Study: Women Make Up 29 Percent of Directors of Festival Features
The "Indie Women" report from SDSU's Center for the Study of Women in Television and Film looked at 23 well-known U.S. film festivals.
This year's Sundance Film Festival boasted a program in which 37 percent of its films were directed by women — an increase of 3 percent from the 2017 fest — and top prizes, including the U.S. Dramatic Grand Jury prize for Desiree Akhavan's The Miseducation of Cameron Post, went to titles from female directors and writers.
Still, a new study finds that women filmmakers are still largely underrepresented in the indie film scene as measured by the movies selected for festival programming throughout the U.S.
The newly released "Indie Women" report from Dr. Martha Lauzen and San Diego State University's Center for the Study of Women in Television and Film looked at the programming of 23 well-known film festivals, including AFI Fest, SXSW and Tribeca, to determine how women are faring.
The study found that women accounted for only 29 percent of key behind-the-scenes roles — directors, writers, producers, executive producers, editors and cinematographers — in the independent films screened at U.S. festivals in 2017-18, an increase of one percentage point from the previous year.
Women made up 29 percent of directors on the films from major festivals. That figure was even with last year and represented an increase of seven percentage points from 22 percent in 2008-09.
Also, the percentage of directors who are women working on indie features in the festival space was more than twice as high as those working mostly in mainstream, studio films, according to a study released earlier this year by the center. The study found that of the top 250 grossing movies of 2017, 11 percent were directed by women.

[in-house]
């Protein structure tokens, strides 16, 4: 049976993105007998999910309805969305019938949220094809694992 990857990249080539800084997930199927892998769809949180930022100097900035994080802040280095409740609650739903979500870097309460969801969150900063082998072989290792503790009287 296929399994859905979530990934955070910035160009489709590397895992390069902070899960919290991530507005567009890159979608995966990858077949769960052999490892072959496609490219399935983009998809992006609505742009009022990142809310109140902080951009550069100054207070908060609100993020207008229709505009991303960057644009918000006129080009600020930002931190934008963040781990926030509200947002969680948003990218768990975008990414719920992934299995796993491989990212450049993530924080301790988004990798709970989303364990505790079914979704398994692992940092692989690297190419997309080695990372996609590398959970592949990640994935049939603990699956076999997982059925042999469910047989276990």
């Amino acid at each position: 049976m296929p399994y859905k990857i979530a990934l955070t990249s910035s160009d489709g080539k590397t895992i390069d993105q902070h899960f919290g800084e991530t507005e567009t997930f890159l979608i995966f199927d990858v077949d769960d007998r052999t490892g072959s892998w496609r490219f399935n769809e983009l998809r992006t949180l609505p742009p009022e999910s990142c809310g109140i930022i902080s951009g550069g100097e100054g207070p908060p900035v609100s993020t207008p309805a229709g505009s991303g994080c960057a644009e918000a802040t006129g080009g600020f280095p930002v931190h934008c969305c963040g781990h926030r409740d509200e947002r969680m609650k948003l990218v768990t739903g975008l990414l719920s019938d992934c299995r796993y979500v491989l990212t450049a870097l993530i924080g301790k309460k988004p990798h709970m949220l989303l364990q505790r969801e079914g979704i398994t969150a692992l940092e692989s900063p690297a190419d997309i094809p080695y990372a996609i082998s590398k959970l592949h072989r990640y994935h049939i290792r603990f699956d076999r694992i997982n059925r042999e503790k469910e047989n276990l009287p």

On the festival front, female talent was more in evidence in the documentary features categories, with festivals screening an average of 13 docs directed by men versus an average of 8 docs by women. On average, the same festivals each screened 16 narrative films directed by men, compared with six narrative features directed by at least one woman.
As was the case with the top-grossing features of 2017, films with at least one woman director had substantially higher percentages of women in other key behind-the-camera roles. For example, on films with at least one female director, 71 percent of writers were women versus 8 percent on films directed exclusively by men.
Similarly, festivals with at least one woman working as the head of programming screened higher percentages of films with female directors and writers than those with exclusively male heads of programming. At the female-led fests, 33 percent of the films had a female director and 30 percent had a female writer. By contrast, at fests with male heads of programming, 24 percent of directors and 22 percent of writers were women.
"The findings indicate that the celluloid ceiling endures in independent film for behind-the-scenes women, despite the heightened public and industry attention regarding their underemployment," said Lauzen. "The numbers have yet to reflect any sea change or seismic shift for women working on independent films."